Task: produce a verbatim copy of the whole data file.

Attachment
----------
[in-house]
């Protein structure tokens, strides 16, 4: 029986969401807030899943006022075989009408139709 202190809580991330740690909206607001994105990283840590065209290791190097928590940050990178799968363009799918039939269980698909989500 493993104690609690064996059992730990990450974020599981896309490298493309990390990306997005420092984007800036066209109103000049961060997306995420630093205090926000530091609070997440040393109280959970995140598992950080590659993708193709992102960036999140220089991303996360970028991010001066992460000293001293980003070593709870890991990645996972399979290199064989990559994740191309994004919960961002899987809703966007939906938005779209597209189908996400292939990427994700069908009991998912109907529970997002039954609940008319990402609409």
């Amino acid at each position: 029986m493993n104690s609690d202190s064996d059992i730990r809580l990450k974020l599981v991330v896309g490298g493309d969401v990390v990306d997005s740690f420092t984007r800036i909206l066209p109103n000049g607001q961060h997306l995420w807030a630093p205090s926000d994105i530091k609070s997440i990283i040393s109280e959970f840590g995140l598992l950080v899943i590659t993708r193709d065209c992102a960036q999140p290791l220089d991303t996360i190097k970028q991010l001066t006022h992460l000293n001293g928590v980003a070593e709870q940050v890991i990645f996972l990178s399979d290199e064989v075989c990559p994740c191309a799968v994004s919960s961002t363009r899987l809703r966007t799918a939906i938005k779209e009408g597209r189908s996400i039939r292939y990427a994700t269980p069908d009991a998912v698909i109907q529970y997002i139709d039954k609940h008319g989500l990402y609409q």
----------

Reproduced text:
[in-house]
């Protein structure tokens, strides 16, 4: 029986969401807030899943006022075989009408139709 202190809580991330740690909206607001994105990283840590065209290791190097928590940050990178799968363009799918039939269980698909989500 493993104690609690064996059992730990990450974020599981896309490298493309990390990306997005420092984007800036066209109103000049961060997306995420630093205090926000530091609070997440040393109280959970995140598992950080590659993708193709992102960036999140220089991303996360970028991010001066992460000293001293980003070593709870890991990645996972399979290199064989990559994740191309994004919960961002899987809703966007939906938005779209597209189908996400292939990427994700069908009991998912109907529970997002039954609940008319990402609409």
């Amino acid at each position: 029986m493993n104690s609690d202190s064996d059992i730990r809580l990450k974020l599981v991330v896309g490298g493309d969401v990390v990306d997005s740690f420092t984007r800036i909206l066209p109103n000049g607001q961060h997306l995420w807030a630093p205090s926000d994105i530091k609070s997440i990283i040393s109280e959970f840590g995140l598992l950080v899943i590659t993708r193709d065209c992102a960036q999140p290791l220089d991303t996360i190097k970028q991010l001066t006022h992460l000293n001293g928590v980003a070593e709870q940050v890991i990645f996972l990178s399979d290199e064989v075989c990559p994740c191309a799968v994004s919960s961002t363009r899987l809703r966007t799918a939906i938005k779209e009408g597209r189908s996400i039939r292939y990427a994700t269980p069908d009991a998912v698909i109907q529970y997002i139709d039954k609940h008319g989500l990402y609409q």